Why Is Food Waste on the Up?
Sep 05 2020 Read 474 Times
The amount of edible food being thrown away by UK households has risen by almost a third since the beginning of quarantine, according to new research carried out by Wrap, the government’s advisory body on food waste. Polling has revealed that the wastage of food had increased by around 30% since April, although it was still thankfully lower than pre-lockdown levels.
Britons had initially curbed their food wastage in April due to concerns about running out of supplies and a reluctance to visit shops with their normal frequency caused by fear of contracting the virus. However, as lockdown measures have slowly been relaxed across the country, people appear to be slipping back towards their old habits, which Wrap is committed to preventing.
One of the lesser publicised environmental implications of coronavirus has been the impact that quarantine has had on people’s eating habits. Contrary to predictions that irresponsible stockpiling of groceries at the outset of lockdown would result in a spike in food wastage, the opposite actually turned out to be the case.
With countless more Britons cooking their own meals and wary of venturing out in public to restock their cupboards, Wrap’s April survey found that people reported using around 86% of staples like bread, chicken, milk and potatoes. That was a 34% reduction in the wastage of those foodstuffs from January 2019, when a whopping 10 million tonnes of food were found to be thrown away in the UK each year.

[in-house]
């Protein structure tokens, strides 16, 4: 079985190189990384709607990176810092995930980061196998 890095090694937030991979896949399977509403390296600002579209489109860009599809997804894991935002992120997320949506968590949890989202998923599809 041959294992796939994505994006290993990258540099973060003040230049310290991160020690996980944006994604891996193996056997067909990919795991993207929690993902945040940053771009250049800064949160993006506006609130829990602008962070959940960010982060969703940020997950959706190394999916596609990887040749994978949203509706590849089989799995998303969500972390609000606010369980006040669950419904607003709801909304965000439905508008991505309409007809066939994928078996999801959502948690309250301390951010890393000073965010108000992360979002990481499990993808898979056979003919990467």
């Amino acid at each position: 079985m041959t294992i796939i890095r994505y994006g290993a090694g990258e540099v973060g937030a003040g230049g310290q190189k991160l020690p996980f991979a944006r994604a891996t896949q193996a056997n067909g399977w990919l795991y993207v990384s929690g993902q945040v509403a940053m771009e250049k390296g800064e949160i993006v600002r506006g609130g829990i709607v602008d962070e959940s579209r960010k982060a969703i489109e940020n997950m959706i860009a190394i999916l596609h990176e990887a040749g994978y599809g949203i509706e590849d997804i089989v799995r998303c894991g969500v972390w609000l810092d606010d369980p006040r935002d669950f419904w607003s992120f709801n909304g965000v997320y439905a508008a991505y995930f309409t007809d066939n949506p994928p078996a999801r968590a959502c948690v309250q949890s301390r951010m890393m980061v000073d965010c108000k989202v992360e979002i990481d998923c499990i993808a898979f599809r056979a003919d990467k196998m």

That amount translates to approximately £14 billion per annum, or £700 of edible food per household each year (based upon a family with children). Obviously, such profligacy is not good for the environment or for the economy, which is why Wrap had earmarked a target of halving food waste by 50% by 2030.
Unfortunately, bad habits appear to be creeping back into many people’s lifestyles now that the government has begun lifting the restrictions around restaurants, cafes and other lunch and dinner options. Wrap’s June update revealed that only 82% of those four staples mentioned earlier were being consumed in the last few months, while overall food waste has risen by 30%.
In a bid to address that worrying trend, Wrap have this month launched a campaign dubbed “Keep Crushing It”, which encourages people to continue the good habits that they had put in place during lockdown going forwards. The initiative aims to put a particular emphasis on the environmental impact of doing so. For example, if Britons stopped throwing away bread altogether, the carbon emissions that such a small act would save would be equivalent to over 500,000 return flights between London and New York.
“Wasting less food doesn’t have to be complicated or time-consuming,” explained Helen White, who currently serves as the government’s special advisor on the subject. “It can be as simple as leaving the skin on when you make mash or freezing more food before it passes the ‘use by’ date.”
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